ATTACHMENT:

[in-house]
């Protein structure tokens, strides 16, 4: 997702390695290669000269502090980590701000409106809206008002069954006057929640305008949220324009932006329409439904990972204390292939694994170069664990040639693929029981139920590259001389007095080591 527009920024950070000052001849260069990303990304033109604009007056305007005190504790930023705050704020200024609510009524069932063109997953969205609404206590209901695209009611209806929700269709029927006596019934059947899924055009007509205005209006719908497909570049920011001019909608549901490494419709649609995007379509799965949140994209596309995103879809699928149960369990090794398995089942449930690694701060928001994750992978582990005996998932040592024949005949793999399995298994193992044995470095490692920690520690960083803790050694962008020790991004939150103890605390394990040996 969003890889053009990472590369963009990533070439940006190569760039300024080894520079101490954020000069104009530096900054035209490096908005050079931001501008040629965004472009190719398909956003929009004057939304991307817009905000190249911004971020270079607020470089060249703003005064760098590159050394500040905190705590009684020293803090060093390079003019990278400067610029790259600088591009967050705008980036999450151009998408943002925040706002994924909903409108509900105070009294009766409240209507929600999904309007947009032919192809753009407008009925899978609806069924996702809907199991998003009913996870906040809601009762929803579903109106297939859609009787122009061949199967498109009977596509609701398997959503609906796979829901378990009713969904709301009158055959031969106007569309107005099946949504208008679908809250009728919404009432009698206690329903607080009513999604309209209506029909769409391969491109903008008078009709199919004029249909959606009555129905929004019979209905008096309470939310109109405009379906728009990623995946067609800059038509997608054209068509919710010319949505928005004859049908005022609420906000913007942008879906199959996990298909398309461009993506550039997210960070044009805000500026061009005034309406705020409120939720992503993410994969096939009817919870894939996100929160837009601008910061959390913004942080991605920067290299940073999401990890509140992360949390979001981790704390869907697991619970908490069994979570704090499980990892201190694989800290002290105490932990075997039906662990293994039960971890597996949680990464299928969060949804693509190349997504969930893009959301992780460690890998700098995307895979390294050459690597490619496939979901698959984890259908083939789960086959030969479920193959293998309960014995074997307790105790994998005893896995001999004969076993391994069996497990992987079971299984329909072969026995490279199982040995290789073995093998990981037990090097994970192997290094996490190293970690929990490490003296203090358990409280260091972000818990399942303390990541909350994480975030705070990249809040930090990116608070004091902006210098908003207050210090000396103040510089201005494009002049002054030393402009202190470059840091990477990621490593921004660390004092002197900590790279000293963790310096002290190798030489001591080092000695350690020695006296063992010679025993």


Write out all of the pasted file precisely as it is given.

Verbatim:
[in-house]
């Protein structure tokens, strides 16, 4: 997702390695290669000269502090980590701000409106809206008002069954006057929640305008949220324009932006329409439904990972204390292939694994170069664990040639693929029981139920590259001389007095080591 527009920024950070000052001849260069990303990304033109604009007056305007005190504790930023705050704020200024609510009524069932063109997953969205609404206590209901695209009611209806929700269709029927006596019934059947899924055009007509205005209006719908497909570049920011001019909608549901490494419709649609995007379509799965949140994209596309995103879809699928149960369990090794398995089942449930690694701060928001994750992978582990005996998932040592024949005949793999399995298994193992044995470095490692920690520690960083803790050694962008020790991004939150103890605390394990040996 969003890889053009990472590369963009990533070439940006190569760039300024080894520079101490954020000069104009530096900054035209490096908005050079931001501008040629965004472009190719398909956003929009004057939304991307817009905000190249911004971020270079607020470089060249703003005064760098590159050394500040905190705590009684020293803090060093390079003019990278400067610029790259600088591009967050705008980036999450151009998408943002925040706002994924909903409108509900105070009294009766409240209507929600999904309007947009032919192809753009407008009925899978609806069924996702809907199991998003009913996870906040809601009762929803579903109106297939859609009787122009061949199967498109009977596509609701398997959503609906796979829901378990009713969904709301009158055959031969106007569309107005099946949504208008679908809250009728919404009432009698206690329903607080009513999604309209209506029909769409391969491109903008008078009709199919004029249909959606009555129905929004019979209905008096309470939310109109405009379906728009990623995946067609800059038509997608054209068509919710010319949505928005004859049908005022609420906000913007942008879906199959996990298909398309461009993506550039997210960070044009805000500026061009005034309406705020409120939720992503993410994969096939009817919870894939996100929160837009601008910061959390913004942080991605920067290299940073999401990890509140992360949390979001981790704390869907697991619970908490069994979570704090499980990892201190694989800290002290105490932990075997039906662990293994039960971890597996949680990464299928969060949804693509190349997504969930893009959301992780460690890998700098995307895979390294050459690597490619496939979901698959984890259908083939789960086959030969479920193959293998309960014995074997307790105790994998005893896995001999004969076993391994069996497990992987079971299984329909072969026995490279199982040995290789073995093998990981037990090097994970192997290094996490190293970690929990490490003296203090358990409280260091972000818990399942303390990541909350994480975030705070990249809040930090990116608070004091902006210098908003207050210090000396103040510089201005494009002049002054030393402009202190470059840091990477990621490593921004660390004092002197900590790279000293963790310096002290190798030489001591080092000695350690020695006296063992010679025993």